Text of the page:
What’s the best advice for companies facing legal action? Admit nothing and deny everything, apparently. Endo International Plc. has certainly taken that to heart – and yesterday’s news that the company has reached an $830 million settlement to resolve “a substantial majority” of lawsuits over its AMS transvaginal mesh product hasn’t changed much. In a carefully worded news release, Endo was keen to point out that just because they’re settling thousands of cases, that’s no indication they did anything wrong:
“The agreements, which are subject to final documentation, were entered into solely by way of compromise and settlement and are not in any way an admission of liability or fault. The settlements, once final, will resolve a substantial majority of the AMS vaginal mesh-related claims.”
The same release also includes a reiteration of Endo’s stance that their mesh products are, all in all, still pretty effective:
“The Company continues to support the FDA's recommendations that physicians be well trained and patients fully understand the risks associated with the use of mesh products. Endo and AMS remain committed to the safety and efficacy of AMS's transvaginal mesh products and will continue developing AMS' Women's Health business and devices product suite so that women have appropriate access to innovative, safe and effective therapies.”
That’s 16,707 women who allege the company’s mesh devices caused them harm, with some claiming that the mesh resulted in pain, incontinence, scarring, perforation, and other side effects.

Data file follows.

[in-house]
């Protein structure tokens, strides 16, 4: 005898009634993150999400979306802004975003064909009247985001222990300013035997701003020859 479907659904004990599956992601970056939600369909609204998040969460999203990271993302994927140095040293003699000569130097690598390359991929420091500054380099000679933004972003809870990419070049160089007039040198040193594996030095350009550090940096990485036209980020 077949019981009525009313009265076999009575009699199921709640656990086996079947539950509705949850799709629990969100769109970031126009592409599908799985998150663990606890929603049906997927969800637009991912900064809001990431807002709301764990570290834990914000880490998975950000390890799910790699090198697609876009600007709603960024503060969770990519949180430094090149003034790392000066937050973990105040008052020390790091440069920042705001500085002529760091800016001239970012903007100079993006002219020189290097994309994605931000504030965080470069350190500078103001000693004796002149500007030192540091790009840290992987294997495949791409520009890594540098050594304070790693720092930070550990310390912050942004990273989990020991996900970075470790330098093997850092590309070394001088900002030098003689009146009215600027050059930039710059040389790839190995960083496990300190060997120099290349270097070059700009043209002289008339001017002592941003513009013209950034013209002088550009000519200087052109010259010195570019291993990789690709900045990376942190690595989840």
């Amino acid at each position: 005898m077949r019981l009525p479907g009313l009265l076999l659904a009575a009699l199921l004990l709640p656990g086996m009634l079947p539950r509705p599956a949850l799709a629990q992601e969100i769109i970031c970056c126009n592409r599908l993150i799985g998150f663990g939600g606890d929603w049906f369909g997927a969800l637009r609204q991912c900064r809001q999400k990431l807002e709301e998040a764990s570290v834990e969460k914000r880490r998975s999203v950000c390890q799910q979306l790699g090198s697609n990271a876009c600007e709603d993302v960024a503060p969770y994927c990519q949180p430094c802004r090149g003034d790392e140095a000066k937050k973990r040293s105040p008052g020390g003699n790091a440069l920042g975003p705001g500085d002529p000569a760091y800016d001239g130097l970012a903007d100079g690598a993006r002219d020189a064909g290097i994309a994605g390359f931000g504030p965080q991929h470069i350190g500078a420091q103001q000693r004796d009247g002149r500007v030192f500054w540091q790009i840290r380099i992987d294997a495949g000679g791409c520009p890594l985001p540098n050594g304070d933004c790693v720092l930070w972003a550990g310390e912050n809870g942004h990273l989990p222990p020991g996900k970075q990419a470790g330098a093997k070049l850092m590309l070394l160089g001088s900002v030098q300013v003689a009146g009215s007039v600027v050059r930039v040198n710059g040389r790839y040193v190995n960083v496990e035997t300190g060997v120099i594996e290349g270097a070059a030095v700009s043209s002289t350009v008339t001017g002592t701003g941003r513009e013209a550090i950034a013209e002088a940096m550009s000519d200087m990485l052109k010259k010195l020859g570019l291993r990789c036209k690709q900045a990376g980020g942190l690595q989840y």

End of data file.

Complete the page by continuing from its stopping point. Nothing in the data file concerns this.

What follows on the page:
Reading between the lines, it’s easy to think that Endo and its subsidiary, American Medical Systems (AMS), are more interested in making these suits go away than in ensuring their vaginal mesh devices are safe to use. As of April 15, 2014, 16,707 cases involving AMS’ mesh devices have been consolidated to a single court in West Virginia as part of a legal proceeding known as multidistrict litigation. That’s 16,707 women who allege the company’s mesh devices caused them harm, with some claiming that the mesh resulted in pain, incontinence, scarring, perforation, and other side effects. Six other mesh manufacturers continue to face their own MDLs, but none have quite as many lawsuits filed against them as AMS. The second largest MDL, against J&J’s Ethicon unit, currently has 15,050 cases. The smallest, alleging that Neomedic Pelvic Repair System causes injuries, lists just 25.
This week’s settlement exceeds Endo’s previous estimation that $520 million would be needed to cover known, pending and future claims.
There are several requirements tied to the settlement, which was agreed upon by both Endo and several plaintiffs’ law firms. Plaintiffs will need to show evidence that they received the AMS vaginal mesh implant, as well as provide medical records to claim their settlement money. According to the company:
“Based on the settlement agreements […], the Company will incur an incremental pre-tax, non-cash charge of approximately $625 million in the first quarter of 2014, increasing the product liability accrual to approximately $1.1 billion in total. Of this $1.1 billion, approximately $830 million is related to the resolution of the approximately 20,000 cases as noted above.”
The “20,000” figure is a reference to the number of cases filed in West Virginia, as well as lawsuits pending outside of the MDL.
Good news, then, for women who are seeking compensation for injuries allegedly caused by AMS’ mesh device. Could this have an impact on the six other MDLs? Hopefully – despite some individual setbacks, the general impetus of these cases has been with plaintiffs, with more settlements expected to be announced throughout the year. The FDA has also weighed in on the sale of mesh implants, announcing just this week that it wants to reclassify the products as high-risk devices requiring pre-market approval before being sold. These things are never simple, though, and you can expect that mesh will continue to be used to treat pelvic organ prolapse, and other disorders, for the foreseeable future.